The Palacio de la Ribera (also known as "Palace of the Bank") was the summer residence of Philip III in Valladolid. It was built in the 17th century (1602-1605) as part of a process of urban transformation upon the establishment of the Spanish Court in Valladolid between 1601 and 1606. The palace was situated at the Huerta del Rey neighborhood, located across the Parque de las Moreras on the right bank of the Pisuerga river. The palace grounds extended from the Puente Mayor to Ribera de Don Periáñez del Corral and delimited at both sides by the Pisuerga river and the Camino del Monasterio del Prado. The palace was gradually abandoned until it became part of the destroyed cultural heritage of Valladolid in 1761. Some ruins of the building are still preserved.

Palacio de la Ribera
Palacio de la Rivera. Drawing by Ventura Pérez (c. Early Modern ages)
Alternative namesPalace of the Bank
General information
Architectural styleRenaissance
Town or cityValladolid
Construction started1602
Design and construction
Architect(s)Francisco de Mora
Diego de Praves
Structural engineerBartolomé de la Calzada
Civil engineerJuan de Nates

Historical context and construction Edit

The design, location, endowment, and agricultural and recreational roles of the palace were outlined according to the interests of Don Francisco Gómez de Sandoval y Rojas, Duke of Lerma. The Duke had succeeded in influencing Philip III to make Valladolid the capital of Habsburg Spain in 1601; a decision contrary to Philip II’s mandate years earlier. The Duke was the first to acquire the lands for the construction of the palace, which were originally known as Huerta del Duque (Orchard of the Duke) and known later as Huerta del Rey (Orchard of the King).

The construction of the new summer palace began in 1602 under the direction of Cuencan architect Francisco de Mora and the possible collaboration of Diego de Praves, Juan de Nates and Bartolomé de la Calzada. Other architects potentially involved were Juan Alonso Ballesteros, Bartolomé González, Antón de Huete and Juan Quijano. The goal was to build a counterpart to the Royal Palace of Valladolid in which official state affairs were carried out. Rather, the new palace would offer all the characteristics of a pleasure house for the king and his court, away from the urban bustle. Architect de Mora reconverted a simple country home into a luxurious haven of leisure and nature, in the manner of Italian Renaissance villas. The construction was finished in 1605, the year in which the crown prince Philip IV was born in Valladolid.[1]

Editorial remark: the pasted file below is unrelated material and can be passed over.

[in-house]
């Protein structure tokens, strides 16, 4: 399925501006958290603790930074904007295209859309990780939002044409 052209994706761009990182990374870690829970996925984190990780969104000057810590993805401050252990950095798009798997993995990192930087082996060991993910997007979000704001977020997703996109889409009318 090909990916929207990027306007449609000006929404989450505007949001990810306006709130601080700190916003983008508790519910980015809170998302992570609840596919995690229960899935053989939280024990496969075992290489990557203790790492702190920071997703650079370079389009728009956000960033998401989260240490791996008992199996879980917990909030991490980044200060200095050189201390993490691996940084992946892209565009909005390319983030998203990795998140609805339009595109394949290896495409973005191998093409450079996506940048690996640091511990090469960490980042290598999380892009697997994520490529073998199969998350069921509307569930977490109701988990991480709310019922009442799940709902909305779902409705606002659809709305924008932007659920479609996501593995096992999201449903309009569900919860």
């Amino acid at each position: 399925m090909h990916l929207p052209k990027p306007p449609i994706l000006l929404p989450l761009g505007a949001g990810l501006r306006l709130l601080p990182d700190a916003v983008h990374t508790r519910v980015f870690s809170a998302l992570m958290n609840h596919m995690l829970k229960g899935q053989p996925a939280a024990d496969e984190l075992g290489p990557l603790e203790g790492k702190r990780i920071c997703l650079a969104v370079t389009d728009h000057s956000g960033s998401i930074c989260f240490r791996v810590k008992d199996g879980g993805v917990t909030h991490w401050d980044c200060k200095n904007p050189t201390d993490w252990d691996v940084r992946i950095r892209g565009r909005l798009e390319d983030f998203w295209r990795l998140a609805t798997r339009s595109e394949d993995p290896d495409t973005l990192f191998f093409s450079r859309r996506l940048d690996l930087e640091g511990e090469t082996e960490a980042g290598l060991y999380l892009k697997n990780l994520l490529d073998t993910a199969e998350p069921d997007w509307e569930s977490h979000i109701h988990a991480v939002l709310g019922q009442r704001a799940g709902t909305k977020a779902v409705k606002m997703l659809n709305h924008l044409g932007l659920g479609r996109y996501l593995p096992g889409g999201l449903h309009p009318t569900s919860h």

A manuscript written in 1626 by architect Juan Gómez de Mora, Francisco de Mora’s nephew and preserved at the Vatican Library tells about the palace:

"Has more the King in this city a country house called la Ribera, which is founded on the other side of the Pisuerga river. It has good gardens and boulevards. Kings used to come here to picnic and enjoy the river. It has within it a square for bull fights that in Court time, were seen some... ".

Description Edit

The Palacio de la Ribera was divided into two parts: one part facing north of the main pavilion, which was one of the sides of a closed courtyard with three arcaded galleries, and the other facing south, with a construction that formed an angle with the main pavilion and a garden decorated with parterres. There was a tower topped by a spire of lead at the intersection of the two buildings, with a view over the river and the gardens. The roof was decorated with red tiles. The main entrance of the palace opened onto the Paseo del Monasterio del Prado (current Salamanca avenue).[2]

The palace, perpendicular to the river and on the classical style of the Habsburgs, was located on high grounds and safe from the dreaded flood of the channel. The southern facade of the palace had five doors and twenty large windows; there were thirty-four windows on the northern facade, and the side facing the river had three balconies. Inside the building, there was a hallway, an oratory, a main staircase, four rooms on the main floor, three more on the second floor along with other agencies and services.[1] All the rooms had painted ceilings. One of the rooms was decorated with tiles and had a fountain.

The palace had two high galleries; one gallery faced a courtyard that was conditioned for bullfights. The other gallery had a view over the river from which naumachias (naval combats) and the famous "Despeño del toro" could be seen. The "Despeño del toro” was a popular feast in which the animal was thrown into the Pisuerga river by a greased ramp placed for this purpose and then speared from the gondolas to the delight of citizens massed on the other side of the river.[1][3]

The palace had the first zoo of the city and housed lions, camels, deer, wild pigs, rabbits, bobcats, porcupines, herons, pheasants, turtle doves, and feathered birds. Part of the orchard was transformed into a hunting forest.

Painting collection and guests Edit

According to the inventory of 15 November 1607 preserved in the Archivo General de Palacio in Madrid, the palace housed several masterpieces such as the collection of royal portraits of Pantoja de la Cruz and Rubens, paintings by the Carducci brothers, Andrea del Sarto, Veronese, Titian, Bassano, and even a work by Raphael. Rubens personally attended the celebrations of the palace in 1603 when he arrived at Valladolid as ambassador of the Duke of Mantua. During his stay of several months, he painted some portraits, such as the "Equestrian Portrait of the Duke of Lerma", now in the Museo del Prado, and works like "Heraclitus and Democritus" currently preserved at the Museo Nacional de San Gregorio. A later inventory made in 1703, identified 519 paintings, 70 Faenza ceramics and great and luxurious furniture pieces.[2]

Gardens and sculptures Edit

The Giambologna's Samson Slaying a Philistine formed part of the fountain that presided over the main garden.